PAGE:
March 2017 Newsletter
RAISE Texas News
Bill Filing Deadline is Coming Soon for 85th Legislative Session
RAISE Texas is already monitoring 11 bills that impact our work here in Texas. The deadline for filing a bill this session is this Friday, March 10, 2017. RAISE Texas will be finalizing the list of bills that we will be following this session and will begin to send out policy updates to our network the end of March. We look forward to working together this session to educate legislators about our field and the impact it has on the lives of Texas families.
RAISE Texas Discusses Dodd-Frank with the Houston ChronicleRAISE Texas Executive Director, Woody Widrow, was recently interviewed about the impact of Dodd-Frank federal legislation on banks, the economy and consumers. With political moves to roll back some of these financial reforms, we are glad that Lydia DePillis and the Houston Chronicle are highlighting this topic. Click here to read the article.
Texas Highlighted in Study on Local Payday Ordinances
A new report, The Power of Community Action: Anti-Payday Loan Ordinances in Three Metropolitan Areas, was released this year on the efforts of cities and counties in California, Texas, and Utah to curb payday lending through local ordinances. The study is a comparative analysis of local payday ordinances in all three states and describes the process by which ordinances were put in place in these three jurisdictions. Find the entire report here.
We Need YOU to Take the Financial Coaching Survey Today
Does your organization offer financial coaching? If you answered yes, please complete this important survey now. RAISE Texas’ frequent partner and colleague, CFED, is collecting information from all of the financial coaching programs in the nation to build the knowledge base and increase our collective understanding of the financial coaching field. Your input is important because it will inform the development of the field’s first Financial Coaching Design Guide. This guide will be published in the Summer 2018. We are very excited about this opportunity and want Texas financial coaching programs to be well represented. We are doing a lot of great work around financial coaching in Texas, so please share your insight by March 23, 2017 by taking the survey. Click here to take the survey now. Thank you!
Texas Fair Lending Alliance Webinar Scheduled for April 4Mark your calendars for April 4 from 12:30-1:30 pm CDT. The Texas Fair Lending Alliance is hosting its next webinar, Alternatives Across Texas: Updates and Next Steps. This webinar will provide an update on what’s happening in communities across Texas to expand access to reasonable small dollar consumer loans and protect borrowers from predatory loan practices. Click here to register.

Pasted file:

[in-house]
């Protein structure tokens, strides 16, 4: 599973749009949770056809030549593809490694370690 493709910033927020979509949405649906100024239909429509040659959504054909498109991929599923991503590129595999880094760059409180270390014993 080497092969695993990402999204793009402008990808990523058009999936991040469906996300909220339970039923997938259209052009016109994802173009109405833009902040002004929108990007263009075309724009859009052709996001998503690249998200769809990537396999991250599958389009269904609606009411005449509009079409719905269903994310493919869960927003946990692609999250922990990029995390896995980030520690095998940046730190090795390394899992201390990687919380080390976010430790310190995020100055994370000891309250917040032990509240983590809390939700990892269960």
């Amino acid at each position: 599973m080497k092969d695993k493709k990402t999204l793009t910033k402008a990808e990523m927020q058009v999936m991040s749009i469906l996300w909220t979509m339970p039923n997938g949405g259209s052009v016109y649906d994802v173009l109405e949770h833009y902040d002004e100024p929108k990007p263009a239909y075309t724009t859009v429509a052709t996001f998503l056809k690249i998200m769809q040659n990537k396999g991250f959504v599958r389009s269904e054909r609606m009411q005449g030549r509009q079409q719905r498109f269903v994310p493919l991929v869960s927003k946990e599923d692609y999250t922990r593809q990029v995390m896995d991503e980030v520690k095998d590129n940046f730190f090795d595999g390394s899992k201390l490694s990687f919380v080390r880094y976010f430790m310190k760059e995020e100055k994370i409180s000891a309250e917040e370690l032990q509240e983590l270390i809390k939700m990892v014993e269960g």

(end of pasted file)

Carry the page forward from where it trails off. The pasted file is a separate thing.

National News and Resources
Are YOU Interested in Applying for AFI IDA Funding?
The final session of the AFI coaching cohort is on March 16 from 2:00-3:00PM EDT. This session will be an open question and answer session on preparing an AFI grant application. This session is open to anyone that is interested in applying for a grant. Register today to get your questions answered before the application due date.
Racial Wealth Audit Website is Now Live
The Institute on Assets and Social Policy (IASP) and public policy think tank Demos developed the Racial Wealth Audit which empowers policymakers with a racial equity filter for new policy proposals and existing policy. The Racial Wealth Audit now has a website which provides information on the racial wealth gap but also gives website users some high-level “what if” scenarios. Visit the new website here.
Brief: Parents’ Assets Unlikely to Harm Need-based Aid for College Students
A new policy brief from the Center for Social Development (CSD) describes several provisions in the Expected Family Contribution (EFC) formula that excludes assets, and it illustrates the impact of parents’ assets on need-based aid in six hypothetical households. The government uses financial and demographic information from a student’s application for federal need-based aid to calculate the Expected Family Contribution which will determine the amount of need-based aid that a student is eligible to receive. Although parent and student income are the main item in the calculation, assets can also impact the calculation of the EFC. Margaret M. Clancy, one of the authors of the brief, said “our most important conclusion is that parent-owned assets are very unlikely to reduce need-based aid for low- and moderate-income dependent students.” Click here for more details.